Toni Ahnert is a Research Advisor in the Financial Stability Department at the Bank of Canada. He is a financial economist with interests in financial intermediation theory and global games. He received his Ph.D. in Economics from the London School of Economics and Political Science and is a member of the Finance Theory Group.
Third parties often assume default risk at loan origination in return for a fee. Insurance, various guarantees and external credit enhancements protect the owner of the loan against borrower default. Governments often assume such default risk through guarantees for various types of loans, including mortgages, student loans and small business loans.
After the financial crisis of 2007–09, many jurisdictions introduced new banking regulations to make banks more resilient and less likely to fail. These regulations included tighter limits for the quality and quantity of bank capital and introduced minimum standards for liquidity. But what was the impact of these changes?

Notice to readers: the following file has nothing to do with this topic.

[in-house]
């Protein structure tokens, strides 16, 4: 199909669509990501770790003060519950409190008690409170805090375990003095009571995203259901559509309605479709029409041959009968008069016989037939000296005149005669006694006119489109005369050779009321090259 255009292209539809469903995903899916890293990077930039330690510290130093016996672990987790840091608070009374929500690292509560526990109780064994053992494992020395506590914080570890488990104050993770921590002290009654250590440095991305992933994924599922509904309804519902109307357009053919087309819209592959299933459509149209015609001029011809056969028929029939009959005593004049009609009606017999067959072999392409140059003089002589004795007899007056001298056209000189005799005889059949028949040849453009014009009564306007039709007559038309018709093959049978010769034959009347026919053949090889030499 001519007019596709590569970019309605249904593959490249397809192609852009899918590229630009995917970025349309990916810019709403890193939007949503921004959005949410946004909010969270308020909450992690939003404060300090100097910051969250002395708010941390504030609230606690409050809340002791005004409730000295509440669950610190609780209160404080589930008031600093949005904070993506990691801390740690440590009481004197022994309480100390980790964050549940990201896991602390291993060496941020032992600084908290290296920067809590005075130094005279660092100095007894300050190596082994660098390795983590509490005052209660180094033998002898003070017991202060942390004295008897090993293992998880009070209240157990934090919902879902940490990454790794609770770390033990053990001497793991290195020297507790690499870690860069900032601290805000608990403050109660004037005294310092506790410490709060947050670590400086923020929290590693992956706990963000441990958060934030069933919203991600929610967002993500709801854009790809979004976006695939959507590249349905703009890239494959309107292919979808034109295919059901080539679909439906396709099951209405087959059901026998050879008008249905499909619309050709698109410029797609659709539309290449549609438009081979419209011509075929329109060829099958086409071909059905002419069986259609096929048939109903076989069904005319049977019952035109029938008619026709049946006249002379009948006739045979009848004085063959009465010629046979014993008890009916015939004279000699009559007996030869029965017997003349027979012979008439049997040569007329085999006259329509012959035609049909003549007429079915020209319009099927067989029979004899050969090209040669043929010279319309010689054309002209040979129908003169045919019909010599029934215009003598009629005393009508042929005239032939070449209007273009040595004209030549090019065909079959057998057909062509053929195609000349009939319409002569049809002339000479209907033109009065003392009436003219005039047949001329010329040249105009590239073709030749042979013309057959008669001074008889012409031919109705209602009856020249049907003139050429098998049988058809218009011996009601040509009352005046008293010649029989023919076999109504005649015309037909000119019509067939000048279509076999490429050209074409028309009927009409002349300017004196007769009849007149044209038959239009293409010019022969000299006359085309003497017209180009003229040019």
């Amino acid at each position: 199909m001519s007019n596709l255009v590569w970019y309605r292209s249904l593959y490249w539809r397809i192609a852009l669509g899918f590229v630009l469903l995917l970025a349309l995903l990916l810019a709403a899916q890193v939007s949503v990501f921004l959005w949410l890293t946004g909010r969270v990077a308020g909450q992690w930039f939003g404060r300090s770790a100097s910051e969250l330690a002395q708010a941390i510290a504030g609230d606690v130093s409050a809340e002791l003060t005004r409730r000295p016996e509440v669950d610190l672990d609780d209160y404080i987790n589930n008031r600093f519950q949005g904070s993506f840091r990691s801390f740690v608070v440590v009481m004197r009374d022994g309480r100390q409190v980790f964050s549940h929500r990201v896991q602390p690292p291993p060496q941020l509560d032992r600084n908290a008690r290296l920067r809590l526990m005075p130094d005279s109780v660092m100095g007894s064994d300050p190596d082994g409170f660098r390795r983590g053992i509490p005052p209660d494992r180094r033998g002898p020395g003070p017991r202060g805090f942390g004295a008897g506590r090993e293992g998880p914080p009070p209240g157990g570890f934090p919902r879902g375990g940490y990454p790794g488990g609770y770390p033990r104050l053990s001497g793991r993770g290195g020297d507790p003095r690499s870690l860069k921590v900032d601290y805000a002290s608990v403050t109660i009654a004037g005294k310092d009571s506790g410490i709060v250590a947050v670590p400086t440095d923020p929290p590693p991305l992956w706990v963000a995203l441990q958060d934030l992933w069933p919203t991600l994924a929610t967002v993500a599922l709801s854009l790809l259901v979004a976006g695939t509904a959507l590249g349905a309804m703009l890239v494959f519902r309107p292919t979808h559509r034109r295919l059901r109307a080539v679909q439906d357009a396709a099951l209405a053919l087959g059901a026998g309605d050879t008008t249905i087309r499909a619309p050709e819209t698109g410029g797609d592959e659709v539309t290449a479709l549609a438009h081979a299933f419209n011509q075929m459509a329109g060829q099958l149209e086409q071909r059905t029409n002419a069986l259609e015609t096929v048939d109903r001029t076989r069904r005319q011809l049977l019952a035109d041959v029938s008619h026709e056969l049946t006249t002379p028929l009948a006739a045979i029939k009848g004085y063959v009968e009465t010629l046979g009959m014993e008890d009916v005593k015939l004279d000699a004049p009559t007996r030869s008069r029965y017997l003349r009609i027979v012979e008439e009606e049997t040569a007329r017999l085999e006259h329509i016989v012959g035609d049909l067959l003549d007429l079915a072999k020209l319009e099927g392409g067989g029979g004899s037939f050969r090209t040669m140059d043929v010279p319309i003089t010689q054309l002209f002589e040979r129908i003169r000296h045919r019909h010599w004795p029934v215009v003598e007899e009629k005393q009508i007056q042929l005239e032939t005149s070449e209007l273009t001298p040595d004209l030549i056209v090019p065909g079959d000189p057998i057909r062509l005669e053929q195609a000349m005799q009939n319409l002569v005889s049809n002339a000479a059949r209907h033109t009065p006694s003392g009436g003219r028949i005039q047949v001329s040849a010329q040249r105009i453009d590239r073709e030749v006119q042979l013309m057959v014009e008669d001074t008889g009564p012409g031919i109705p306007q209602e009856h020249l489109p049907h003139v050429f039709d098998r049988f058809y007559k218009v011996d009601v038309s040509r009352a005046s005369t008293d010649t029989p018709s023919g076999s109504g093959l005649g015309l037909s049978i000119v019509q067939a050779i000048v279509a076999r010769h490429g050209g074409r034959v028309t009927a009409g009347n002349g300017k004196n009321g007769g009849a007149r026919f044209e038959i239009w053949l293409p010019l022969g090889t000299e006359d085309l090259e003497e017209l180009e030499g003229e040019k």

Can macroprudential foreign exchange (FX) regulations on banks reduce the financial and macroeconomic vulnerabilities created by borrowing in foreign currency? To evaluate the effectiveness and unintended consequences of macroprudential FX regulations, we develop a parsimonious model of bank and market lending in domestic and foreign currency and derive four predictions.
We present a simple model to study the risk sensitivity of capital regulation. A banker funds investment with uninsured deposits and costly capital, where capital resolves a moral hazard problem in the banker’s choice of risk.
The scale of safe assets suggests a structural demand for a safe wealth share beyond transaction and liquidity roles. We study how investors achieve a reference wealth level by combining self-insurance and contingent liquidation of investment. Intermediaries improve upon autarky, insuring investors with poor self-insurance and limiting liquidation.